I’ve been working on z Systems for many years, so at this point in my career it’s second nature to me. But there was a time when Big Iron was new for me—and it was pretty scary. And I know I’m not alone. When you first sit down at a large system running at nearly 100 percent utilization, how can you make things better? How can even touching this thing ever help my career? Does the risk/reward matrix ever make sense? (Pro: business keeps moving. Con: Business stops.)
The answer is, “it's just a big computer.” Your path to success in enterprise computing is to make sure you are part of the "pro" side of the equation—that you are part of the team that keeps the world’s major infrastructure moving along seamlessly.
However, there is a clear path to mastering the mainframe:
Most developers working on mainframes today have no idea. The days of only running COBOL are gone. Today the mainframe has Open Source Software, Hadoop, Spark, Cloud services, analytics and anything else you'd expect from a modern transactional ecosystem. If you send a REST request to a server somewhere, do you care what platform is providing the response? No, you merrily go on to the next task. Let's also not forget the non-coding "users" of the mainframe whose daily lives silently depend on daily services from insurance, energy, medical, banking and other major industries that trust the majority of their core businesses to the mainframe.
Once you pass the divide and realize that you are actually working on a mainframe, fear is a common emotion. What if you cancel the wrong job? Will the line of code you just wrote force a chain of events that will end in a 3:00 a.m. wake-up call next week? Again, the infrastructure has you covered here for subreddits, user communities, mailing lists, manuals and trade shows. The resources are out there, and they’re easy to find.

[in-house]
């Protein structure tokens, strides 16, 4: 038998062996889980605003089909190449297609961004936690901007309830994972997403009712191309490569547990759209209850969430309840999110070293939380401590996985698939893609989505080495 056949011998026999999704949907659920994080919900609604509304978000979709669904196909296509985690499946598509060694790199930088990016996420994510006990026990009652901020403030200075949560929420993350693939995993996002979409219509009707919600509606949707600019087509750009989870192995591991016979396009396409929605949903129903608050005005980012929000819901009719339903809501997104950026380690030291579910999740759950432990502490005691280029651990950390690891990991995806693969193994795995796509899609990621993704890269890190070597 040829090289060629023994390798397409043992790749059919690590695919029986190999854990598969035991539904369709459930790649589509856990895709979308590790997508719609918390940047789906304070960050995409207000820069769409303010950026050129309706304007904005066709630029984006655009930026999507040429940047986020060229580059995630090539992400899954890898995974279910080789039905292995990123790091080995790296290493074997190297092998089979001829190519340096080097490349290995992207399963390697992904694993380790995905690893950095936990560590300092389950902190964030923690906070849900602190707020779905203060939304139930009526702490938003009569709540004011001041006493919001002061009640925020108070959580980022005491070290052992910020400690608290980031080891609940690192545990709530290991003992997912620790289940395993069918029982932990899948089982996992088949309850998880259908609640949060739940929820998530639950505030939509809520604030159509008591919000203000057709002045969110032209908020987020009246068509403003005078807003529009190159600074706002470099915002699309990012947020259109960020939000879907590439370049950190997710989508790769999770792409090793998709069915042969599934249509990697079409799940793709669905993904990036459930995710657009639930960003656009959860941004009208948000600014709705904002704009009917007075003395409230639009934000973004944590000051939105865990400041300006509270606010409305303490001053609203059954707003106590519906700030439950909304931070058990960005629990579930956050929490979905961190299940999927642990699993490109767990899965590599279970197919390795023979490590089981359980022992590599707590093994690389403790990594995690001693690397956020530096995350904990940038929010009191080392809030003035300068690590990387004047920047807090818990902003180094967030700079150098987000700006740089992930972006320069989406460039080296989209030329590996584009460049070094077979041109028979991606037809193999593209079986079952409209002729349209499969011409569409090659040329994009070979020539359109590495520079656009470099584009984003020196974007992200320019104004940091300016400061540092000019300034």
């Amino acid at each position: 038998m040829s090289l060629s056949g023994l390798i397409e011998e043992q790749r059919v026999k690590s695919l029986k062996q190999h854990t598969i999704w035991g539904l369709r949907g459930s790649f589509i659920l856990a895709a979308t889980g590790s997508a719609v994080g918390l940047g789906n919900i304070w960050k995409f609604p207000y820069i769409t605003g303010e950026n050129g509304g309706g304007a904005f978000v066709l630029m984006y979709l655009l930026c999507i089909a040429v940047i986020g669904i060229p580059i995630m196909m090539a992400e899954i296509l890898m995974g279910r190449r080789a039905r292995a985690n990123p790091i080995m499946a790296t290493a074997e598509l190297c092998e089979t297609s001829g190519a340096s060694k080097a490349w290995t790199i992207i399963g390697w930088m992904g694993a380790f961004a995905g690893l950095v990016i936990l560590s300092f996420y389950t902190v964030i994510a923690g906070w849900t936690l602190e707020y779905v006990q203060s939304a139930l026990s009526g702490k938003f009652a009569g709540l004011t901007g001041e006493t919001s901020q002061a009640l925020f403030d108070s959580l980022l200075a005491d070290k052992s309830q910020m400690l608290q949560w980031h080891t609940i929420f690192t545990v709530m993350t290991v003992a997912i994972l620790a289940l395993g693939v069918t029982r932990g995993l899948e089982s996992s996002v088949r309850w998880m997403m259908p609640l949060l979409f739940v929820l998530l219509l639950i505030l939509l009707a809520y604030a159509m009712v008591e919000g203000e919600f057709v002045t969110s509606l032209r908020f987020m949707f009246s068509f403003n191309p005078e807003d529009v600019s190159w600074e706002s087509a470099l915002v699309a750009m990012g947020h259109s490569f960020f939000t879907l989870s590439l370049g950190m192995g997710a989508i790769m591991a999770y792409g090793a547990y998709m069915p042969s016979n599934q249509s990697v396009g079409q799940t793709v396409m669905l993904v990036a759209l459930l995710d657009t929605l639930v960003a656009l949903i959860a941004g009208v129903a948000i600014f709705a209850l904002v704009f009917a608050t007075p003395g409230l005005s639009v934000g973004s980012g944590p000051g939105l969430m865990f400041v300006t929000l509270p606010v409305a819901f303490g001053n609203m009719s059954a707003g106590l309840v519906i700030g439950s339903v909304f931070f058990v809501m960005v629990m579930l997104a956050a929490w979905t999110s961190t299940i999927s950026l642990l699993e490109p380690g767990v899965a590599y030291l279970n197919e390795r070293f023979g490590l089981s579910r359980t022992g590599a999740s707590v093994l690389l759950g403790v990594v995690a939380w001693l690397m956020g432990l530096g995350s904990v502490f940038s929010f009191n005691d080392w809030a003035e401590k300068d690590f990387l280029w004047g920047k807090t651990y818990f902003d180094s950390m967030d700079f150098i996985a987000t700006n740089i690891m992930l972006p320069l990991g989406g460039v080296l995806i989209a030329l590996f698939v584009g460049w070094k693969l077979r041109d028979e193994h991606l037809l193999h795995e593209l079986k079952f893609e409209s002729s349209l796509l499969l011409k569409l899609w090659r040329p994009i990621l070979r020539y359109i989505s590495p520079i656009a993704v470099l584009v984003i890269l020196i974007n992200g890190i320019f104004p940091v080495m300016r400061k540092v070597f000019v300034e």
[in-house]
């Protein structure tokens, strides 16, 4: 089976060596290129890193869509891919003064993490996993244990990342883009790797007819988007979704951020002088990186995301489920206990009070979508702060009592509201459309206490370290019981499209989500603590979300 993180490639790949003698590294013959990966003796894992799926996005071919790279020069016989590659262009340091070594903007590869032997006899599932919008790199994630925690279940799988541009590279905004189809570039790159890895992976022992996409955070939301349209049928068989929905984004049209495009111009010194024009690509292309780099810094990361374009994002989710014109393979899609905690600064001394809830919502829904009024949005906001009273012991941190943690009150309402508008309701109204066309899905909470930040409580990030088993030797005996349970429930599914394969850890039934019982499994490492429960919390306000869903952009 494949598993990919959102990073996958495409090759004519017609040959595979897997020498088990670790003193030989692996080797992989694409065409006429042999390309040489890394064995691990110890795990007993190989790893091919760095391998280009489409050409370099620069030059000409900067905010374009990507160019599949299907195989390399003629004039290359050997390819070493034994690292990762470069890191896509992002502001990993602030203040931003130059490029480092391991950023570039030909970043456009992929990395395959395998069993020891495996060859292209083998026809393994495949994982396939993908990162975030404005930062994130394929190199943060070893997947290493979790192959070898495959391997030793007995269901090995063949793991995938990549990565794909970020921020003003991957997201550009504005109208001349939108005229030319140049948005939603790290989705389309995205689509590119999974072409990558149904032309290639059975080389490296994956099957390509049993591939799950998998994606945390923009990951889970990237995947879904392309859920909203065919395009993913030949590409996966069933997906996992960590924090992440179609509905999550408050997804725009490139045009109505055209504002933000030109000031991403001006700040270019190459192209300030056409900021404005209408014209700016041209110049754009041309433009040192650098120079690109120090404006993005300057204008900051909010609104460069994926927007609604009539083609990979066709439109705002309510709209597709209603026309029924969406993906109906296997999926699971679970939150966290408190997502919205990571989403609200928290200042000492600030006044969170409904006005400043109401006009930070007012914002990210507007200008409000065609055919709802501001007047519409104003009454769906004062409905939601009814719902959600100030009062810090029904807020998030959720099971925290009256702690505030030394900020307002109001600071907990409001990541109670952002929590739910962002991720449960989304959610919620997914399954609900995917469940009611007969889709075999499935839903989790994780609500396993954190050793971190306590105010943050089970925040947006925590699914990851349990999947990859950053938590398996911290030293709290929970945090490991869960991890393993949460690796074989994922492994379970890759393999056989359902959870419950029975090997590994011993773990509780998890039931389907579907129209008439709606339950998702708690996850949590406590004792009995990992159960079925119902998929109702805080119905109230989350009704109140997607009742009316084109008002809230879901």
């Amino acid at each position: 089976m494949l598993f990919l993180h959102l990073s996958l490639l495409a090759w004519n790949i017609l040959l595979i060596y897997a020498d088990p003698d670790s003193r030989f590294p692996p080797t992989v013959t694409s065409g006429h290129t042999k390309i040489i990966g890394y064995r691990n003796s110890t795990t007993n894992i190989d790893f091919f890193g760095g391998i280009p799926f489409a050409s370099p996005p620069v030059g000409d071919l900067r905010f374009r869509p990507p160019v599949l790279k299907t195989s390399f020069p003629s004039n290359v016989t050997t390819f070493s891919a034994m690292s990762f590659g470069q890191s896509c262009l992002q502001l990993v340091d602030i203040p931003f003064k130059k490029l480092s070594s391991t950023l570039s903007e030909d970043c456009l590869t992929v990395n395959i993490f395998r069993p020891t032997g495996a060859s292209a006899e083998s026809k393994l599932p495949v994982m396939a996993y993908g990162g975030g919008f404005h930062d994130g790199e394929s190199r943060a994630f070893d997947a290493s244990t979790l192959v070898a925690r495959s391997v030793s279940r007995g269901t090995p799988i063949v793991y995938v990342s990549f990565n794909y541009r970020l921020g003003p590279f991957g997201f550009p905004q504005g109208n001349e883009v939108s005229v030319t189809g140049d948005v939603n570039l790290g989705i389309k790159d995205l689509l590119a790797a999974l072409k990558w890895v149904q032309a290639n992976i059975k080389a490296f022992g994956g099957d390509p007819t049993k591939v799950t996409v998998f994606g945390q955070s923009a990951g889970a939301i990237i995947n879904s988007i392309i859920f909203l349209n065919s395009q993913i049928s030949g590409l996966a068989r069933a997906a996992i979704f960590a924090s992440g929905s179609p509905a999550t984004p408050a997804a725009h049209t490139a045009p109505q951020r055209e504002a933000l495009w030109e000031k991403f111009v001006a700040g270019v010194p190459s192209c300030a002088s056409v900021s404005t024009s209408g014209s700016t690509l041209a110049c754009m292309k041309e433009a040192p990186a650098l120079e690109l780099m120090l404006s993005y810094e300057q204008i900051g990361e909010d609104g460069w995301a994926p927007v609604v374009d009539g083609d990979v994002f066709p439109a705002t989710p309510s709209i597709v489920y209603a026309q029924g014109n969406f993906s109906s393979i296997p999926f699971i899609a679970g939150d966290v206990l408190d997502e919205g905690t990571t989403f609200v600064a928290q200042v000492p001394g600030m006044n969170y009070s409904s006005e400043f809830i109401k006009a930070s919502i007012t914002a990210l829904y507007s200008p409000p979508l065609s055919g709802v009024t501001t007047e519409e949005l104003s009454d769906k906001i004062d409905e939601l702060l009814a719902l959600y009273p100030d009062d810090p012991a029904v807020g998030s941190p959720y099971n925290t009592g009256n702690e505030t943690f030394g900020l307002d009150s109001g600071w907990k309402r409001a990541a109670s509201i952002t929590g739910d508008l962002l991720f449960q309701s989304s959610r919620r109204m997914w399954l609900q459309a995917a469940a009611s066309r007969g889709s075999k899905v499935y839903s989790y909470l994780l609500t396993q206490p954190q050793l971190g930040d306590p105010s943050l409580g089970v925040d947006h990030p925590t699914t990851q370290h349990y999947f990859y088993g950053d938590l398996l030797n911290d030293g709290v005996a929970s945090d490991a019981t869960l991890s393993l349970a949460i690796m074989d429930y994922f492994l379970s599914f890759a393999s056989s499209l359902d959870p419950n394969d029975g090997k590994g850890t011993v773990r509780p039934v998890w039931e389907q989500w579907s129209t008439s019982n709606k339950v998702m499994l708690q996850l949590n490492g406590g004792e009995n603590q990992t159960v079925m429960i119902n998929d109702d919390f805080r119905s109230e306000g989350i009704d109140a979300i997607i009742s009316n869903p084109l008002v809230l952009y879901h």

This stage comes fairly early. At this point, you realize you can navigate the systems and are learning sound coding practices. This isn't an environment where you can create a random application, put it into an app store, and move on. This is an environment where you learn about efficiency, and your work is always tied to the core business.
I often speak to students in the Enterprise Computer degree program at Framingham State University. I talk about many of the points discussed here, but I also tell students that having the word "mainframe" on a resume opens a world of possibility. If you know what a mainframe is, and can navigate and discuss it with others, you are many steps ahead of your competitors. You are also entering a world of stable, well-paid careers that are core to the businesses that run them.
In short, learning to mainframe is incredibly rewarding—and mastering the mainframe is rewarding on many more levels. There is often talk about a "skills gap" surrounding mainframe jobs. However, I view this more as an education gap. The world at large needs to be educated at the role that mainframes play in their daily lives. Technical experts need to be educated about the opportunity that's waiting. Just don't forget the magic word: mainframe.
Kevin Shaw is a Senior Director of R&D at Rocket Software, where he focuses on mainframe technologies.